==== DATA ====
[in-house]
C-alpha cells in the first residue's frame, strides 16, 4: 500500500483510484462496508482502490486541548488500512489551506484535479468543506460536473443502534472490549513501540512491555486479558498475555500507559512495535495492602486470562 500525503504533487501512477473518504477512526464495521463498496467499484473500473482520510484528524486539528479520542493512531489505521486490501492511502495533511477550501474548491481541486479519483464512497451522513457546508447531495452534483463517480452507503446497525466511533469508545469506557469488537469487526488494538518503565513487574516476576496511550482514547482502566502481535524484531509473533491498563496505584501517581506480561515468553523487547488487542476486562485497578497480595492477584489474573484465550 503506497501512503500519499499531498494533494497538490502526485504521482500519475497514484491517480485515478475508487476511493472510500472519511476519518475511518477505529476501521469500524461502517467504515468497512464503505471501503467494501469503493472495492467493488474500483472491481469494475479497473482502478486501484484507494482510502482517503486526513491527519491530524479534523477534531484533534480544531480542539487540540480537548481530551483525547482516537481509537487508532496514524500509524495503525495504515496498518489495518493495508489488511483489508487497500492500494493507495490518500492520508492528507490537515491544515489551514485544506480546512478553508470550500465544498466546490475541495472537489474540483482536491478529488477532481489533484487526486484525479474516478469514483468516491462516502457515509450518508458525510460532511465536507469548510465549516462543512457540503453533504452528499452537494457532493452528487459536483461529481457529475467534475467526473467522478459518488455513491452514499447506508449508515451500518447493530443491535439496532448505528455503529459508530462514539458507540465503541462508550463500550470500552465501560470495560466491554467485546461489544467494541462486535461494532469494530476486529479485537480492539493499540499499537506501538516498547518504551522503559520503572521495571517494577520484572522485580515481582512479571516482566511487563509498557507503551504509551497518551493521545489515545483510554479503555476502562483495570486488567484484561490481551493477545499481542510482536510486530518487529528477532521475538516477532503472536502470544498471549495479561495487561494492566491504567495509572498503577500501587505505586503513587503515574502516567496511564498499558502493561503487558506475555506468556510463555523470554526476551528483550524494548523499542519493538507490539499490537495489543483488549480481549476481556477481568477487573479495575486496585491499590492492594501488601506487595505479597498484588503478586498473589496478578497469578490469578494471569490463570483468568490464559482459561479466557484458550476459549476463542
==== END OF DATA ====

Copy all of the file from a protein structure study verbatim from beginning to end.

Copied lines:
[in-house]
C-alpha cells in the first residue's frame, strides 16, 4: 500500500483510484462496508482502490486541548488500512489551506484535479468543506460536473443502534472490549513501540512491555486479558498475555500507559512495535495492602486470562 500525503504533487501512477473518504477512526464495521463498496467499484473500473482520510484528524486539528479520542493512531489505521486490501492511502495533511477550501474548491481541486479519483464512497451522513457546508447531495452534483463517480452507503446497525466511533469508545469506557469488537469487526488494538518503565513487574516476576496511550482514547482502566502481535524484531509473533491498563496505584501517581506480561515468553523487547488487542476486562485497578497480595492477584489474573484465550 503506497501512503500519499499531498494533494497538490502526485504521482500519475497514484491517480485515478475508487476511493472510500472519511476519518475511518477505529476501521469500524461502517467504515468497512464503505471501503467494501469503493472495492467493488474500483472491481469494475479497473482502478486501484484507494482510502482517503486526513491527519491530524479534523477534531484533534480544531480542539487540540480537548481530551483525547482516537481509537487508532496514524500509524495503525495504515496498518489495518493495508489488511483489508487497500492500494493507495490518500492520508492528507490537515491544515489551514485544506480546512478553508470550500465544498466546490475541495472537489474540483482536491478529488477532481489533484487526486484525479474516478469514483468516491462516502457515509450518508458525510460532511465536507469548510465549516462543512457540503453533504452528499452537494457532493452528487459536483461529481457529475467534475467526473467522478459518488455513491452514499447506508449508515451500518447493530443491535439496532448505528455503529459508530462514539458507540465503541462508550463500550470500552465501560470495560466491554467485546461489544467494541462486535461494532469494530476486529479485537480492539493499540499499537506501538516498547518504551522503559520503572521495571517494577520484572522485580515481582512479571516482566511487563509498557507503551504509551497518551493521545489515545483510554479503555476502562483495570486488567484484561490481551493477545499481542510482536510486530518487529528477532521475538516477532503472536502470544498471549495479561495487561494492566491504567495509572498503577500501587505505586503513587503515574502516567496511564498499558502493561503487558506475555506468556510463555523470554526476551528483550524494548523499542519493538507490539499490537495489543483488549480481549476481556477481568477487573479495575486496585491499590492492594501488601506487595505479597498484588503478586498473589496478578497469578490469578494471569490463570483468568490464559482459561479466557484458550476459549476463542